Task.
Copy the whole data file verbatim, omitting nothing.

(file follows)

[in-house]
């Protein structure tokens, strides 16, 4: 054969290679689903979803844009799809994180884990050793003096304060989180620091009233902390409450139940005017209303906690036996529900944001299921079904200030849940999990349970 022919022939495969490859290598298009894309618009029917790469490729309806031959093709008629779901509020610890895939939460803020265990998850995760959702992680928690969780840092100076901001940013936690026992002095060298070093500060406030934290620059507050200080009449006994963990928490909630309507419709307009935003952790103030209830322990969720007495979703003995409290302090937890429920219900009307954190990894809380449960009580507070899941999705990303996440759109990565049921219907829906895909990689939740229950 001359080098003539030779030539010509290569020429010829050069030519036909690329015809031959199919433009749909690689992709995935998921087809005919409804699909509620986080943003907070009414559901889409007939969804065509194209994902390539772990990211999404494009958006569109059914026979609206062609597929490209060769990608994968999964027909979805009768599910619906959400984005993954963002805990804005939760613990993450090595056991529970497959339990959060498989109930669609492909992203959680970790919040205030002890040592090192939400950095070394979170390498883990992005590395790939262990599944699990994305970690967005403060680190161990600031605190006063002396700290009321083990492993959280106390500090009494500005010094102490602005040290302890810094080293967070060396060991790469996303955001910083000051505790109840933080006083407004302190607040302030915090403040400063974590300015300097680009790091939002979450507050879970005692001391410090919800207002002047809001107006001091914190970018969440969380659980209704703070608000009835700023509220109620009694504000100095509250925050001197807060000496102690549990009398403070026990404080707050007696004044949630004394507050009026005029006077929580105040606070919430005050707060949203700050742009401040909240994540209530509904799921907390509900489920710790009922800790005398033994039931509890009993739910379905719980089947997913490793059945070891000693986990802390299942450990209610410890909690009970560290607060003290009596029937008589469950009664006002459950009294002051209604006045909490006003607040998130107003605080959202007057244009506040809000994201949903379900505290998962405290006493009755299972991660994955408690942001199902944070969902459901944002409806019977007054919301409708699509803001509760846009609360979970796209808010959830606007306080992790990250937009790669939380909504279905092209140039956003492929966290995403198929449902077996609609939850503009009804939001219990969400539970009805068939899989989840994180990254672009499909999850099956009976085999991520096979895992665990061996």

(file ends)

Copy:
[in-house]
């Protein structure tokens, strides 16, 4: 054969290679689903979803844009799809994180884990050793003096304060989180620091009233902390409450139940005017209303906690036996529900944001299921079904200030849940999990349970 022919022939495969490859290598298009894309618009029917790469490729309806031959093709008629779901509020610890895939939460803020265990998850995760959702992680928690969780840092100076901001940013936690026992002095060298070093500060406030934290620059507050200080009449006994963990928490909630309507419709307009935003952790103030209830322990969720007495979703003995409290302090937890429920219900009307954190990894809380449960009580507070899941999705990303996440759109990565049921219907829906895909990689939740229950 001359080098003539030779030539010509290569020429010829050069030519036909690329015809031959199919433009749909690689992709995935998921087809005919409804699909509620986080943003907070009414559901889409007939969804065509194209994902390539772990990211999404494009958006569109059914026979609206062609597929490209060769990608994968999964027909979805009768599910619906959400984005993954963002805990804005939760613990993450090595056991529970497959339990959060498989109930669609492909992203959680970790919040205030002890040592090192939400950095070394979170390498883990992005590395790939262990599944699990994305970690967005403060680190161990600031605190006063002396700290009321083990492993959280106390500090009494500005010094102490602005040290302890810094080293967070060396060991790469996303955001910083000051505790109840933080006083407004302190607040302030915090403040400063974590300015300097680009790091939002979450507050879970005692001391410090919800207002002047809001107006001091914190970018969440969380659980209704703070608000009835700023509220109620009694504000100095509250925050001197807060000496102690549990009398403070026990404080707050007696004044949630004394507050009026005029006077929580105040606070919430005050707060949203700050742009401040909240994540209530509904799921907390509900489920710790009922800790005398033994039931509890009993739910379905719980089947997913490793059945070891000693986990802390299942450990209610410890909690009970560290607060003290009596029937008589469950009664006002459950009294002051209604006045909490006003607040998130107003605080959202007057244009506040809000994201949903379900505290998962405290006493009755299972991660994955408690942001199902944070969902459901944002409806019977007054919301409708699509803001509760846009609360979970796209808010959830606007306080992790990250937009790669939380909504279905092209140039956003492929966290995403198929449902077996609609939850503009009804939001219990969400539970009805068939899989989840994180990254672009499909999850099956009976085999991520096979895992665990061996």